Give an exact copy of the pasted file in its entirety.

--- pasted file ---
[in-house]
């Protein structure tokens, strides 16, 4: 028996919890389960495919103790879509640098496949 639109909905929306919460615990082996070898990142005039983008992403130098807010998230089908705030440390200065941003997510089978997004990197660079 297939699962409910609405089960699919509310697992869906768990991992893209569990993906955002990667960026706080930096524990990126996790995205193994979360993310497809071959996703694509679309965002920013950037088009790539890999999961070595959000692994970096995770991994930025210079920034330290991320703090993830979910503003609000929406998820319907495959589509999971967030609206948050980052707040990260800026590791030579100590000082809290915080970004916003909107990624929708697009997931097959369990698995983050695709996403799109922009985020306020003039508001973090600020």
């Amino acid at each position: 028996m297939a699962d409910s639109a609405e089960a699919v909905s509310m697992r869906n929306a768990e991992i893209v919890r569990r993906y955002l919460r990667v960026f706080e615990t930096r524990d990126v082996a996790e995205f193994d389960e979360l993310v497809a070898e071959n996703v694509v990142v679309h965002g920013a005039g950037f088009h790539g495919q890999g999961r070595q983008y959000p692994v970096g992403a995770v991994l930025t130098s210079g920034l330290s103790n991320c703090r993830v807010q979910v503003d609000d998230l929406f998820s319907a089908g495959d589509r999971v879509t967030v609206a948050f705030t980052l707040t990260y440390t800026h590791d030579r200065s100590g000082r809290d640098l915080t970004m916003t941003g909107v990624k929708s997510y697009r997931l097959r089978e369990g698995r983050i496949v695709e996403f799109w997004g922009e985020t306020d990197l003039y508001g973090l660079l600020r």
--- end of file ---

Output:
[in-house]
């Protein structure tokens, strides 16, 4: 028996919890389960495919103790879509640098496949 639109909905929306919460615990082996070898990142005039983008992403130098807010998230089908705030440390200065941003997510089978997004990197660079 297939699962409910609405089960699919509310697992869906768990991992893209569990993906955002990667960026706080930096524990990126996790995205193994979360993310497809071959996703694509679309965002920013950037088009790539890999999961070595959000692994970096995770991994930025210079920034330290991320703090993830979910503003609000929406998820319907495959589509999971967030609206948050980052707040990260800026590791030579100590000082809290915080970004916003909107990624929708697009997931097959369990698995983050695709996403799109922009985020306020003039508001973090600020």
């Amino acid at each position: 028996m297939a699962d409910s639109a609405e089960a699919v909905s509310m697992r869906n929306a768990e991992i893209v919890r569990r993906y955002l919460r990667v960026f706080e615990t930096r524990d990126v082996a996790e995205f193994d389960e979360l993310v497809a070898e071959n996703v694509v990142v679309h965002g920013a005039g950037f088009h790539g495919q890999g999961r070595q983008y959000p692994v970096g992403a995770v991994l930025t130098s210079g920034l330290s103790n991320c703090r993830v807010q979910v503003d609000d998230l929406f998820s319907a089908g495959d589509r999971v879509t967030v609206a948050f705030t980052l707040t990260y440390t800026h590791d030579r200065s100590g000082r809290d640098l915080t970004m916003t941003g909107v990624k929708s997510y697009r997931l097959r089978e369990g698995r983050i496949v695709e996403f799109w997004g922009e985020t306020d990197l003039y508001g973090l660079l600020r």